# How can I slow down the convergence speed of an infinite product?

Suppose I want to slow down the convergence speed of a given infinite product. As example, suppose we are working with the following well-known infinite products:

• $\cos (x) = \displaystyle \prod_{n = 1}^{\infty} \Bigg[ 1 - \frac{4x^2}{\pi^2 (2n - 1)^2} \Bigg]$,

• $\gamma (z) = \Bigg[z e^{z\gamma} \displaystyle \prod_{r = 1}^{\infty} \Bigg( 1 + \frac{z}{r} \Bigg) e^{-z/r} \Bigg]^{-1}$,

• $\displaystyle \frac{z+m-1}{z+m} = \prod_{n = m}^{\infty} \frac{(n+z-1)(n+z+1)}{(n+z)^2}$, for $0 \neq z + m$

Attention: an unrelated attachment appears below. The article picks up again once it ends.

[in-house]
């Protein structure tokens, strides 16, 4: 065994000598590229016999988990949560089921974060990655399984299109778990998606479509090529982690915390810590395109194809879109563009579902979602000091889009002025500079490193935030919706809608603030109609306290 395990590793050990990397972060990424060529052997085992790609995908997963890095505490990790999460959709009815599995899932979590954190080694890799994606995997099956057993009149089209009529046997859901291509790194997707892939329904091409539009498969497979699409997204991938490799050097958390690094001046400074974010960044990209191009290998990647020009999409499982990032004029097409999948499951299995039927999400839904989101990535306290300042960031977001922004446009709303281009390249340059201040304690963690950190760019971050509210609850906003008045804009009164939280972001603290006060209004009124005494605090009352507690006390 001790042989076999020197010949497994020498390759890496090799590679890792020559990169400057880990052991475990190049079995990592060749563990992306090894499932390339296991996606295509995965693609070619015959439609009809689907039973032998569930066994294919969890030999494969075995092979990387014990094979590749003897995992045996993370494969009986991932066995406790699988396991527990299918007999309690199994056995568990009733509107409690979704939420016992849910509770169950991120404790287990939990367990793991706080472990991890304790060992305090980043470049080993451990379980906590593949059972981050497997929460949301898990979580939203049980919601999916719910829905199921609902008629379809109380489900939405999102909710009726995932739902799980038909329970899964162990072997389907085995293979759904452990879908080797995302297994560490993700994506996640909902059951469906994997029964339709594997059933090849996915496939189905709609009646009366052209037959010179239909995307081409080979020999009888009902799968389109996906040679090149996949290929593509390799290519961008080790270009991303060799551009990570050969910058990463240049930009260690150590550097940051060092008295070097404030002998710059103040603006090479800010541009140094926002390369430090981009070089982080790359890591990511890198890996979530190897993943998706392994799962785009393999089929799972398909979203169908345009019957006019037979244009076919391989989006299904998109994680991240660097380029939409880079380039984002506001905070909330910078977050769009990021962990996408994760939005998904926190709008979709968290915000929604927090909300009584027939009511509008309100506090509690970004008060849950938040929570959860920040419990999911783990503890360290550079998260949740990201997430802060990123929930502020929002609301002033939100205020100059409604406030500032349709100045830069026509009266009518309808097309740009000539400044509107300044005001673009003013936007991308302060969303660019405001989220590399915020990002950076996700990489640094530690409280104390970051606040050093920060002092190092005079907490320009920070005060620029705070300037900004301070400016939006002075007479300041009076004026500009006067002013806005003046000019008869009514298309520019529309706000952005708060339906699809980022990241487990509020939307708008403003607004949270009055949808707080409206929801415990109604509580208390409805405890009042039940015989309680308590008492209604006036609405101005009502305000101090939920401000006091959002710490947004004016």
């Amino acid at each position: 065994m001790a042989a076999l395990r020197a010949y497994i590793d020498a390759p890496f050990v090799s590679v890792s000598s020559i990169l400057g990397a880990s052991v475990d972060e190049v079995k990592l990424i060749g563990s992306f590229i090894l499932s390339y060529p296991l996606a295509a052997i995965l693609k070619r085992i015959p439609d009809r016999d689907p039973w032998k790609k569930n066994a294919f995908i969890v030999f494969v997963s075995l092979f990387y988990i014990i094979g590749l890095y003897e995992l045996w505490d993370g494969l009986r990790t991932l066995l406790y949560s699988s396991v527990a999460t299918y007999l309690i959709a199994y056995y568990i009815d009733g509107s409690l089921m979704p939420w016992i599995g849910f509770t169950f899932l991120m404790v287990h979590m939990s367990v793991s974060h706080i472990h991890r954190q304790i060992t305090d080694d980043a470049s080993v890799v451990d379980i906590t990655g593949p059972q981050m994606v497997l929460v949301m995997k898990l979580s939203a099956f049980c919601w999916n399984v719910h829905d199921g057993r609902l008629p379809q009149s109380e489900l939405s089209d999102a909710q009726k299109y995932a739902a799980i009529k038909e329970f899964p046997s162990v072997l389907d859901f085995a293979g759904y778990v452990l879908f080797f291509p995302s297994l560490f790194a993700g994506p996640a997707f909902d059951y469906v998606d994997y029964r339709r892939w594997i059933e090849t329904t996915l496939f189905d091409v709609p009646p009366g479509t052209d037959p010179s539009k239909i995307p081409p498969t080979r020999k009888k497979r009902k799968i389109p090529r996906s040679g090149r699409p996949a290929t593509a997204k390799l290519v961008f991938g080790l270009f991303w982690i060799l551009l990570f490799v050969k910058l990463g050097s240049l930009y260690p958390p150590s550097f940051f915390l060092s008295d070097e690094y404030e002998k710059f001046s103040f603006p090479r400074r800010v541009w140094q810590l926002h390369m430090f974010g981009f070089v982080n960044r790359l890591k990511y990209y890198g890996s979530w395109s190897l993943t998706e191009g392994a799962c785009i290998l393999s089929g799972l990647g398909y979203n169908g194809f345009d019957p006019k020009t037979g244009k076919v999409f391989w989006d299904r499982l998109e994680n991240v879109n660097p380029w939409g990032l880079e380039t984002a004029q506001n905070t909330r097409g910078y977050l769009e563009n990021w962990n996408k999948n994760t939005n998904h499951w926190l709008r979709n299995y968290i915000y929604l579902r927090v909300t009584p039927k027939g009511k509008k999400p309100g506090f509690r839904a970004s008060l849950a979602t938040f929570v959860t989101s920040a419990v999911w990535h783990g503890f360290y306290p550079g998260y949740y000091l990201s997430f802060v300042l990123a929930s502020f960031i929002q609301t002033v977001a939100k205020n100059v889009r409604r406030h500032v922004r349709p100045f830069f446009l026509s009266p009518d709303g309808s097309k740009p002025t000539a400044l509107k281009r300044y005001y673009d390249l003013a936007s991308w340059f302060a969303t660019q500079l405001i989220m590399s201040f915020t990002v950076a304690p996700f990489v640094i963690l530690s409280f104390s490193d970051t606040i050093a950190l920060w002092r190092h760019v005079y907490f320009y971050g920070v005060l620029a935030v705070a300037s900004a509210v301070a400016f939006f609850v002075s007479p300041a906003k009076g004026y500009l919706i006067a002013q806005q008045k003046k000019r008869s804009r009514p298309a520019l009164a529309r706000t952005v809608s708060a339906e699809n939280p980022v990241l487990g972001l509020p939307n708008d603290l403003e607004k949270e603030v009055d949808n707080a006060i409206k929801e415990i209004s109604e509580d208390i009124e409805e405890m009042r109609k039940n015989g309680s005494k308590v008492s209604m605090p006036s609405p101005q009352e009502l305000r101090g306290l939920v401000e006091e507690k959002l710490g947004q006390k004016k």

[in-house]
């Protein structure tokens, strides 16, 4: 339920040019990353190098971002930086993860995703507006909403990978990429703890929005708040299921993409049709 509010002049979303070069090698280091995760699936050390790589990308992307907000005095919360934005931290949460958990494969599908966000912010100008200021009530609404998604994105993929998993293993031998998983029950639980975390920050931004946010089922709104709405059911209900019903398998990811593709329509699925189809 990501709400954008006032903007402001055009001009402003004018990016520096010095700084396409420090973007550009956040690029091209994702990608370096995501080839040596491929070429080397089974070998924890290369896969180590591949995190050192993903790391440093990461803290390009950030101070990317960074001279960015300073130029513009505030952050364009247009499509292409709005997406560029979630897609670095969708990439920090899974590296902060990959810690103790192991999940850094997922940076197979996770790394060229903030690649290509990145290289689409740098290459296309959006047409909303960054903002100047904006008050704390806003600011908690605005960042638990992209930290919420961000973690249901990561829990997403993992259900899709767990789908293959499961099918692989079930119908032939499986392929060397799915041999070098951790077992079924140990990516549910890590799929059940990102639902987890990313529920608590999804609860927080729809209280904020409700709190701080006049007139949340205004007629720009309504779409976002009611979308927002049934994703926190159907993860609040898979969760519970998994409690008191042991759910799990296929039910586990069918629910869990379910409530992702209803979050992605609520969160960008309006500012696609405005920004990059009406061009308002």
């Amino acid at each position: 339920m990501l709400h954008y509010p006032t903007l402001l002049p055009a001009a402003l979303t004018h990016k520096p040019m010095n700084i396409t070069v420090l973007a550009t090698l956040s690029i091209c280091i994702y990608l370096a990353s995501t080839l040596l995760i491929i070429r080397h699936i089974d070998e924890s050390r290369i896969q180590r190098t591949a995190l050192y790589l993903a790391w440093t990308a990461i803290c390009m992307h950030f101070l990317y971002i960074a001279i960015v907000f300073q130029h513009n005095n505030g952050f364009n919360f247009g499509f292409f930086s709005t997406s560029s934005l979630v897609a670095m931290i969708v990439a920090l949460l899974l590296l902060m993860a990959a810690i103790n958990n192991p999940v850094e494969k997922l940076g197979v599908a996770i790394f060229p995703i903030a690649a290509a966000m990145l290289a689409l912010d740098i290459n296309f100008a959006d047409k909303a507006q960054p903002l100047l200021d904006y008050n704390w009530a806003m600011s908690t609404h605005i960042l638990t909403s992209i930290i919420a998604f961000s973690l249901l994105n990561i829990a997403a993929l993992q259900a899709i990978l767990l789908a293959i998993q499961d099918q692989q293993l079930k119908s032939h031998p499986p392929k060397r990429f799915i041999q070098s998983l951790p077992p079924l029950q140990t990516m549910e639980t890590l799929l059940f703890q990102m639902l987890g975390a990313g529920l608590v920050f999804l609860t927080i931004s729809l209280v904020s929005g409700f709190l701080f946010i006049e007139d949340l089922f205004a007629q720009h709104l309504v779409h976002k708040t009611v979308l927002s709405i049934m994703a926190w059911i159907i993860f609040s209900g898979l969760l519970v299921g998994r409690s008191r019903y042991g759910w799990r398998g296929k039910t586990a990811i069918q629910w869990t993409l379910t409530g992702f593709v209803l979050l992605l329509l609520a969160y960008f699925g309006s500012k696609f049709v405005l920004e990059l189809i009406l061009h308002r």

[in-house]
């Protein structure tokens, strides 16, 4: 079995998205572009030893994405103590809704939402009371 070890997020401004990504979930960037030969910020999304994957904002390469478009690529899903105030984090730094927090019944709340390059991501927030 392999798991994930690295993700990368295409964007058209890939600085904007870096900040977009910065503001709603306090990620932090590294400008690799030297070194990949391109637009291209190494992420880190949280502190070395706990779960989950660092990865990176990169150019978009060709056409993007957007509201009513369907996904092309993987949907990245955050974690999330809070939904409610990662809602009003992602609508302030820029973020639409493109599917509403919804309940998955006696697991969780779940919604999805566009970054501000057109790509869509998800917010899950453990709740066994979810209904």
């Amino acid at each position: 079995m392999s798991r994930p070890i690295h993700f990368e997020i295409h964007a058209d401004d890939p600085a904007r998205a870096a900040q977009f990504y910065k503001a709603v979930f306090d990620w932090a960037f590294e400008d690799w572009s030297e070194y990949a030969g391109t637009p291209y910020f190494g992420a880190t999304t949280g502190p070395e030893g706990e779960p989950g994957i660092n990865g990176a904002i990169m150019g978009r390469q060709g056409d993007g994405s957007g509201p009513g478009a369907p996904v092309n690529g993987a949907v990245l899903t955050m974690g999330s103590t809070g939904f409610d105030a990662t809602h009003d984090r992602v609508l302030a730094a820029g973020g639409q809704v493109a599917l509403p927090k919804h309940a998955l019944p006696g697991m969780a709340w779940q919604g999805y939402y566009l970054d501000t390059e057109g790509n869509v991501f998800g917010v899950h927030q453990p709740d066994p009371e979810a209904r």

In the plot below, I show an example of convergence for first infinite product :

$\cos(0.4\pi)$ convergence

These products converge too fast. Is there a way we can modify these infinite products (or any other infinite product, or even a finite product - until a given iteration $n$, let us say), by adding a parameter for slowing down their convergence speeds? Making this question a more general one: Is there any infinite product out there, which can control both the speed of convergence and its final value?